Jutting east from Hamilton and forming a natural divide between Lake Erie and Lake Ontario, the Niagara Peninsula is a legitimate tourist hot spot. This is Ontario's premier wine-growing region, the commercial focus of which is picture-postcard Niagara-on-the-Lake. The Niagara Peninsula is one of four recognized viticulture areas by the VQA in the Ontario wine industry. The many European style wineries and vineyards have played a major role in attracting visitors seeking a unique cultural experience. As well, new development has spun off an upscale hospitality boom throughout the whole Niagara Peninsula. Centers of higher education are Brock University and Niagara College, both offering undergraduate and post-graduate studies in many disciplines. The region's moderate year-round climate, in addition to its close proximity to the United States, makes it a popular retirement destination. In fact, the Niagara Peninsula has both the highest density and growth rate of seniors for any region within Ontario.
Truly a special place nestled between beautiful Lake Ontario and the majestic Niagara Escarpment and only 20 minutes from Burlington. Grimsby has experienced significant growth over the past decade but is still able to maintain its small-town ambiance. Residence enjoys the breathtaking Escarpment, the beach and beautiful parks. Grimsby holds an intimate town feels, which makes it top choice for many retirees and professional individuals.
Stoney Creek is located on the South shore of western Lake Ontario, and is among the fastest-growing parts of Hamilton. In recent years, new condominiums have been built along the lakefront. Strong interest has been shown from many residents of the Greater Toronto Area in large part because of the affordability factor and quick access to the western GTA via the Burlington Skyway. Also, the detached housing growth remains strong in above the mountain.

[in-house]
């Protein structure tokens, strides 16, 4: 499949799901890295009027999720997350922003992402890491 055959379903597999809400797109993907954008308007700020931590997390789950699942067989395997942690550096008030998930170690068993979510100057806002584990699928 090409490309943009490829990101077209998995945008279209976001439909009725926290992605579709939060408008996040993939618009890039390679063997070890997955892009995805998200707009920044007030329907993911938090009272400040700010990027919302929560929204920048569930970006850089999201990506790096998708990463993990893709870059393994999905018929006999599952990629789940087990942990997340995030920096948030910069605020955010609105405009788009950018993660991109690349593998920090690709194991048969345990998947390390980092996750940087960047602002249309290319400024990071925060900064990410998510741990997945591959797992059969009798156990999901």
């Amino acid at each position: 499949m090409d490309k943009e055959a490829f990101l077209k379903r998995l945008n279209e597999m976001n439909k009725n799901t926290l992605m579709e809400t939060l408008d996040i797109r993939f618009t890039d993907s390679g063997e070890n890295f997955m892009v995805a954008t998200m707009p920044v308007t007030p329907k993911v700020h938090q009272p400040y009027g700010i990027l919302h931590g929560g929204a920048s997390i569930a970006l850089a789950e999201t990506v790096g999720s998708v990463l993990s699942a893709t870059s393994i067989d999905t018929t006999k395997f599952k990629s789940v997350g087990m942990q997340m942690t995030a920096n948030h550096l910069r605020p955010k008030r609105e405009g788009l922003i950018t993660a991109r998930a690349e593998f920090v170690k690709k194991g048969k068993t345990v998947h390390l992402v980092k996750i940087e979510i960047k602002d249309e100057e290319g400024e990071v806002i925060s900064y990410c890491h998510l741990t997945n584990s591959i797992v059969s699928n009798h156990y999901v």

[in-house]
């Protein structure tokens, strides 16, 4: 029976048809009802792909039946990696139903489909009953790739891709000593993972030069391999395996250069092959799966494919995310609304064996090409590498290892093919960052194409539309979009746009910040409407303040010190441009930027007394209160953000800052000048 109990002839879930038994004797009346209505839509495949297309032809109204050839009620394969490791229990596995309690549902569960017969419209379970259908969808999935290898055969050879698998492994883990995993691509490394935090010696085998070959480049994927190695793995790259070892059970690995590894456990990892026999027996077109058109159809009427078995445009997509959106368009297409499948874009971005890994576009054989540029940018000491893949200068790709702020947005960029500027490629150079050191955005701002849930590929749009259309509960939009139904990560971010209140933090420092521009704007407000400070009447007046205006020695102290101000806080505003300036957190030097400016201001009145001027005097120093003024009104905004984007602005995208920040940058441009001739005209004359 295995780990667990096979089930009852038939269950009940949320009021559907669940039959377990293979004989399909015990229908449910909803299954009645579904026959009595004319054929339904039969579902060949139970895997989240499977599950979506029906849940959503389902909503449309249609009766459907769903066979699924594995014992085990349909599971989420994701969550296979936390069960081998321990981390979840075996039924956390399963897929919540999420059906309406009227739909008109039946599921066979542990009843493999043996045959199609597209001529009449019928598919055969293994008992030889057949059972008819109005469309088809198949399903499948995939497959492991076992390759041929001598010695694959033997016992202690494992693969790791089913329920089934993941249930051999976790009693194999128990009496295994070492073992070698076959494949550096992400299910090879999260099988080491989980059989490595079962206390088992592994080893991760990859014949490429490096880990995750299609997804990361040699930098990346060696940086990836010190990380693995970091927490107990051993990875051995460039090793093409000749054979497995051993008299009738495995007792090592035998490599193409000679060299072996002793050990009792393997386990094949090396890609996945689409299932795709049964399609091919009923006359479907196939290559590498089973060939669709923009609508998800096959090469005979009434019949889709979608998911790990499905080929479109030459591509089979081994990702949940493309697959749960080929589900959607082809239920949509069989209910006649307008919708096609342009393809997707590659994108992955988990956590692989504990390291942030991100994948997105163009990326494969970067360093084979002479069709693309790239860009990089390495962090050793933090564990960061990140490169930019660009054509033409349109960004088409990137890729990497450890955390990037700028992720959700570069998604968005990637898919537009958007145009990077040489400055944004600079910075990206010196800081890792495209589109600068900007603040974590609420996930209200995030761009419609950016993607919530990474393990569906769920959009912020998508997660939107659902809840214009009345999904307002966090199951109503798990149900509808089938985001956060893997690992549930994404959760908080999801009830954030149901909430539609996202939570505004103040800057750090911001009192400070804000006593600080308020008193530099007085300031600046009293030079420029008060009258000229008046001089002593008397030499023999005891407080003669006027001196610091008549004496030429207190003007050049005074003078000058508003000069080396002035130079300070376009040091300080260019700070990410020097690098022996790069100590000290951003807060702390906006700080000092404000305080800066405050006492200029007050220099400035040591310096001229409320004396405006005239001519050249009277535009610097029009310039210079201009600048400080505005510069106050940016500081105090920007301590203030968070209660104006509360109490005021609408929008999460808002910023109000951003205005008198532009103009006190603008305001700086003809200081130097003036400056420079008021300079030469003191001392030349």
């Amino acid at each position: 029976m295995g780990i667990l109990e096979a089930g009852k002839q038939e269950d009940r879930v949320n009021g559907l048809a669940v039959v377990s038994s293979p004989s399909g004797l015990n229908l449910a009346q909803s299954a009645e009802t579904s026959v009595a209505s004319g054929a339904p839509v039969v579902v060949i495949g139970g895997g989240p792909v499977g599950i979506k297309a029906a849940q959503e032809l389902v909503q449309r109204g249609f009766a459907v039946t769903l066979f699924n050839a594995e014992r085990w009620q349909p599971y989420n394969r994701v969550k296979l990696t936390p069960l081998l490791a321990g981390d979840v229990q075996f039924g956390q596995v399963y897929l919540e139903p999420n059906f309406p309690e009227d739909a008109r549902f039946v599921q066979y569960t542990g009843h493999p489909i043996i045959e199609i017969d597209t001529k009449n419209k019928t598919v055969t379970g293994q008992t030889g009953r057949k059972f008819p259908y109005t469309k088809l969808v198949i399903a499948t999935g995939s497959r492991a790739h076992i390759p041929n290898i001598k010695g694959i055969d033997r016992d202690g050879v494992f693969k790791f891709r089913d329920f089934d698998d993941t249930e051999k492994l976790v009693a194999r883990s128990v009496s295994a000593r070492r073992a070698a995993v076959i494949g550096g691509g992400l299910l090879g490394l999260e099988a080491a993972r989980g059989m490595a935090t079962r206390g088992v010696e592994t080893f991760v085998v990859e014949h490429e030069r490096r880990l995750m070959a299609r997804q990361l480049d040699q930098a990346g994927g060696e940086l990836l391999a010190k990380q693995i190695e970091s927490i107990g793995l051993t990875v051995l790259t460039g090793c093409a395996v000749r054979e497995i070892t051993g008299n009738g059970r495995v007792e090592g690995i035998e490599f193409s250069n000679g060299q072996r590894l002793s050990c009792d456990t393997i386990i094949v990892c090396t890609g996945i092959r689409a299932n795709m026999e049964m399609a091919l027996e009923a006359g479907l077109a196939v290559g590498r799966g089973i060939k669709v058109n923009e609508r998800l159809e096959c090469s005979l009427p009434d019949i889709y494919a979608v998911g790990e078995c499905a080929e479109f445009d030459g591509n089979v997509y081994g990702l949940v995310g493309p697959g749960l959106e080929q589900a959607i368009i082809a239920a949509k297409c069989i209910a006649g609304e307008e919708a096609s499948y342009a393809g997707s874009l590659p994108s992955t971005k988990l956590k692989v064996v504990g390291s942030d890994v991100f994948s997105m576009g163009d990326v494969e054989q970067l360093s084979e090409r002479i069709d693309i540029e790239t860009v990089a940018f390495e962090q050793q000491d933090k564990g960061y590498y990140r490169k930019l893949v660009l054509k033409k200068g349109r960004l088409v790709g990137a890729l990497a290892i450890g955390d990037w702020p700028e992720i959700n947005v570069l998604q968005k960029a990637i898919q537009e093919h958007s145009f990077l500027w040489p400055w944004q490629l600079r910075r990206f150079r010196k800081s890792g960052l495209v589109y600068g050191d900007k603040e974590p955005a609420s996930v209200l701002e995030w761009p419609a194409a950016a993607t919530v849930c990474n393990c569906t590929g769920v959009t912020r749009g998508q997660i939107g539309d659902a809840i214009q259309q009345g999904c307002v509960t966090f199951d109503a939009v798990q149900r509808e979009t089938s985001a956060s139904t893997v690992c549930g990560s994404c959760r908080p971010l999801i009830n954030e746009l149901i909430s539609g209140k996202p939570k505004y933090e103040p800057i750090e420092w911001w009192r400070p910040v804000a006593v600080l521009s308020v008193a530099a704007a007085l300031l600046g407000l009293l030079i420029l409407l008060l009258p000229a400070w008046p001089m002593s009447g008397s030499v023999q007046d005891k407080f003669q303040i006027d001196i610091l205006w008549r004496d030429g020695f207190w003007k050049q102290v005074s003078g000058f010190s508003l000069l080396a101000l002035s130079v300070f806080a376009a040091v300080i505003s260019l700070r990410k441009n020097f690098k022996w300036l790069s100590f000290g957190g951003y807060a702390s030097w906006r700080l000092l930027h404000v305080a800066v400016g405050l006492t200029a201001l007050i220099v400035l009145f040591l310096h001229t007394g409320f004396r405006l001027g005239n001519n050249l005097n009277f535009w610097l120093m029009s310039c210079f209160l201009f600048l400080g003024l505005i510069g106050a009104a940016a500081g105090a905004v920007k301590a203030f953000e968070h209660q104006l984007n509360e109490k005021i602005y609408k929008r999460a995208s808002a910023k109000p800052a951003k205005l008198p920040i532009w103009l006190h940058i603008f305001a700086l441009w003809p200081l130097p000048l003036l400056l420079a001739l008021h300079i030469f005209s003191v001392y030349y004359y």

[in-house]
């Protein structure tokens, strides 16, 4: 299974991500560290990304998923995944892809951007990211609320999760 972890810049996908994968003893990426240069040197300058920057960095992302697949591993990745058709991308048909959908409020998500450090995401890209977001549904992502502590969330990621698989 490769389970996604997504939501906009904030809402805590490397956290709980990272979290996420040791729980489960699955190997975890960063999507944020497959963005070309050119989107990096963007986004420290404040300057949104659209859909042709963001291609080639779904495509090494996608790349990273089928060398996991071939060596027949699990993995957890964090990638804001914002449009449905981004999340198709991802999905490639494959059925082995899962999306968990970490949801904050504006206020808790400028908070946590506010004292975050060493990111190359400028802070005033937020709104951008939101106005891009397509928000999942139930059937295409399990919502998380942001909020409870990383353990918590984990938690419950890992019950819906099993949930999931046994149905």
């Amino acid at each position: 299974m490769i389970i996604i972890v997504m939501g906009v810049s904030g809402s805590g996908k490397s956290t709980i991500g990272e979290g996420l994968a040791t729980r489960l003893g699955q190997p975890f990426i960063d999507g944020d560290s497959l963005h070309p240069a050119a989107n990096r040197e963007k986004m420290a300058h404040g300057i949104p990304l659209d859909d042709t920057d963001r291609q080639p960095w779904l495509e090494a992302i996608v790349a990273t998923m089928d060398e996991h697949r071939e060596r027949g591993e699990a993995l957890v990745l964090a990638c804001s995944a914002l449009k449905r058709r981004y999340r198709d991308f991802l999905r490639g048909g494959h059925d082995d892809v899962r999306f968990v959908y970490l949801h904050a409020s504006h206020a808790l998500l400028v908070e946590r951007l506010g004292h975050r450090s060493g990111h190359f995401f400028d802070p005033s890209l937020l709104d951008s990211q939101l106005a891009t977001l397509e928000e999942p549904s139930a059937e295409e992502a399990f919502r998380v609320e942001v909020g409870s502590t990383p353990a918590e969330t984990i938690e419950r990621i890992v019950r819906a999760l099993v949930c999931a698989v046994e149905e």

Niagara-on-the-Lake was named the Prettiest Town in Canada in 1996 by Communities in Bloom, a nationwide beautification program. The town is the host of the Shaw Festival is now a popular tourist destination, located at the northern terminus of the Niagara Parkway that attracts a large number of retirees. The surrounding region enjoys a comparatively mild climate thanks to the adjoining lakes, and excellent soil for fruit production, for which it has become one of Canada's centers. In particular, NOTL has grown into a major viticulture region. Visitors flock to dozens of nearby wineries, including those making the world's largest volumes of ice wine. The town is also known for its gardens, art galleries, antique shops, and golf courses. There are many hotels, inns, bed & breakfast, vacation rentals and spas in the area to enjoy year around.
Lincoln's location between the southern shore of Lake Ontario and the Niagara Escarpment provides for a moderate climate with mild winters. The area is known for its orchards, vineyards, wineries and restaurants that feature local produce and wines. Fruit crops grown in Lincoln include cherries, peaches, apples and pears, and during the summer attract many tourists from all over Ontario, particularly Toronto. Today, Lincoln is a leading area for tender fruit production and grape growing. Its wines are achieving international recognition and winning awards for quality. "Greenhouse Friendly" Lincoln also has the largest concentration of greenhouse operators in Canada.